The game was suspended at all levels eight days ago, initially until April 3.
But a meeting of Super League clubs, carried out via a conference call, yesterday accepted there is no possibility of the season resuming early next month and the layoff is likely to go on “considerably longer”.
The clubs met, along with representatives of the Rugby Football League [RFL] less than 24 hours after the government announced strict new measures to keep people at home and limit the spread of Covid-19.
Australia’s NRL was suspended at the start of this week, after clubs there had initially hoped to continue their season behind closed doors.
With both competitions now looking set to be extended well into the autumn – and possibly early winter – the prospects of this year’s Ashes Test series taking place are looking increasingly remote.
A joint-statement issued by RFL chief executive Ralph Rimmer and Super League executive chairman Robert Elstone avoided setting any date for a possible resumption.
It said: “With the country having taken such unprecedented measures, the primary focus and priority for all has to be the public health emergency – an approach that is equally applicable for our overseas clubs.
“Rugby league clubs are deeply embedded in their communities and we are committed as a sport to following government advice and doing all we can to promote the importance of physical and mental health – for our supporters, players and colleagues.
“In line with the approach announced by the UK government [on Monday night], we will regularly review the situation regarding the possibility of resuming fixtures and remain as flexible as possible, in consultation with other partners and with the key considerations of financial sustainability and player welfare.”
Rimmer added: “We will also be updating other sections of the game with the latest thinking regarding the suspension of the season, as the sensible approach is clearly to continue working on various scenarios while acknowledging the suspension is going to be considerably longer than the three-week period we had initially confirmed.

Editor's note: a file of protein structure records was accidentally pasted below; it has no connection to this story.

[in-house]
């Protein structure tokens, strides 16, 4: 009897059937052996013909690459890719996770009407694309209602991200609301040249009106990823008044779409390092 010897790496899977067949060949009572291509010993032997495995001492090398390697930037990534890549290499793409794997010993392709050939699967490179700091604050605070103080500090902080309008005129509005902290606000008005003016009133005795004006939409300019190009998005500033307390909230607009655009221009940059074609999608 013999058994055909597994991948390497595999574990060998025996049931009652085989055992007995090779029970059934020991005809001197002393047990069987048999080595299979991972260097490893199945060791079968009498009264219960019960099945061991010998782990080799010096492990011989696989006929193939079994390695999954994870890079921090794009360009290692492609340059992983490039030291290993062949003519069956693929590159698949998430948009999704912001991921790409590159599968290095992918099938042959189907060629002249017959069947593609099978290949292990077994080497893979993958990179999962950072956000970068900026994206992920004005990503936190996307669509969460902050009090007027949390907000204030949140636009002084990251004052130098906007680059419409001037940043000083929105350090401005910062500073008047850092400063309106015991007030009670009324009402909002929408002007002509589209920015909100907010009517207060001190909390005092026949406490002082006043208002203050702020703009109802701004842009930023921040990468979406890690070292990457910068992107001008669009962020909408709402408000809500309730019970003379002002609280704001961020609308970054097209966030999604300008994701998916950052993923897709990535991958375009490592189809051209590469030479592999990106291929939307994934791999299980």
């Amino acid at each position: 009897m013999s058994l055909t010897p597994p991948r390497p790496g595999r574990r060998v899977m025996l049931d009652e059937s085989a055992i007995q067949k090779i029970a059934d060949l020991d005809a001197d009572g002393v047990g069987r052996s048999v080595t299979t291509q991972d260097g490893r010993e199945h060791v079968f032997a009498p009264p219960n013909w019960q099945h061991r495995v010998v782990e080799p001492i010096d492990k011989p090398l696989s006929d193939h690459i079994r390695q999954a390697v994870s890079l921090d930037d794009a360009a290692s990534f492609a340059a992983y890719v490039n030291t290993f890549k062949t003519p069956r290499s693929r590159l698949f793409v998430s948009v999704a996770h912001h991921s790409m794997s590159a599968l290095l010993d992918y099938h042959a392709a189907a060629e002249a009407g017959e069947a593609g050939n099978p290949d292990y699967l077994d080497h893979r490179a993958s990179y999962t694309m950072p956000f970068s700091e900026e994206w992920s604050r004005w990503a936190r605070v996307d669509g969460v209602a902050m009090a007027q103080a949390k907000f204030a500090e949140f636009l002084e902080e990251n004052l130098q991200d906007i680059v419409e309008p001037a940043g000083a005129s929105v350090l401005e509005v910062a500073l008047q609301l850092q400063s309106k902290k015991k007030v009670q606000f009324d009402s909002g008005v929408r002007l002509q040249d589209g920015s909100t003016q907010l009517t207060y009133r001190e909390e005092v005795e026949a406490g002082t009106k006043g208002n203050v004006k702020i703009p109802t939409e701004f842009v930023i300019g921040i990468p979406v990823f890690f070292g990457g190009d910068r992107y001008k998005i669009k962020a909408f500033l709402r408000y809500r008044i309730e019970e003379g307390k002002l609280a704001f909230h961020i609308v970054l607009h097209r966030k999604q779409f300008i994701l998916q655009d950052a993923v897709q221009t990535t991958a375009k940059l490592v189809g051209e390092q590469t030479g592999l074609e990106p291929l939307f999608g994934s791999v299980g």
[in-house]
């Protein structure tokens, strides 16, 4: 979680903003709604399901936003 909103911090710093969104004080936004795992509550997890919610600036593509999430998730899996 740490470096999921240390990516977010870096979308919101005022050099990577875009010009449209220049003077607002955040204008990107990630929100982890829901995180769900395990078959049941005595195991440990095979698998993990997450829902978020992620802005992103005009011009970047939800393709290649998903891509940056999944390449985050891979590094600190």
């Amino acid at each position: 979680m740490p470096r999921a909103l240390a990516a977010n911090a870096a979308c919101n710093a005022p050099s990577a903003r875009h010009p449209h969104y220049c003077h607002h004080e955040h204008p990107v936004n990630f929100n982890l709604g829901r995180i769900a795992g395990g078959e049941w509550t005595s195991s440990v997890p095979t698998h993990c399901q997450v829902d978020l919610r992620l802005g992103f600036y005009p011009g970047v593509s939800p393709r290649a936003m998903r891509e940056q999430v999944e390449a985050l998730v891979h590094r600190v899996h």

“The key for the sport is to continue acting in a collegiate, united and positive way.”
Elstone said Super League and its clubs are “working round the clock to prepare ourselves for the challenges ahead and to ensure the sport is in the best possible place for when life returns to normal”.
He insisted: “Our priorities are the health of our players and staff and the economic well-being of our clubs. We welcome the government’s proposals to help businesses and in partnership with the RFL we are exploring all the options available to us.
“We are also keeping close to all our partners and, in particular, offering all our support to Sky Sports.”
Elstone went on: “Most of all, we are sticking together and looking out for the health of our families, friends and colleagues. Our sport has enviable values that stem from the behaviours and attitudes of all of us. These will be essential to emerging strong at some point in the near future.”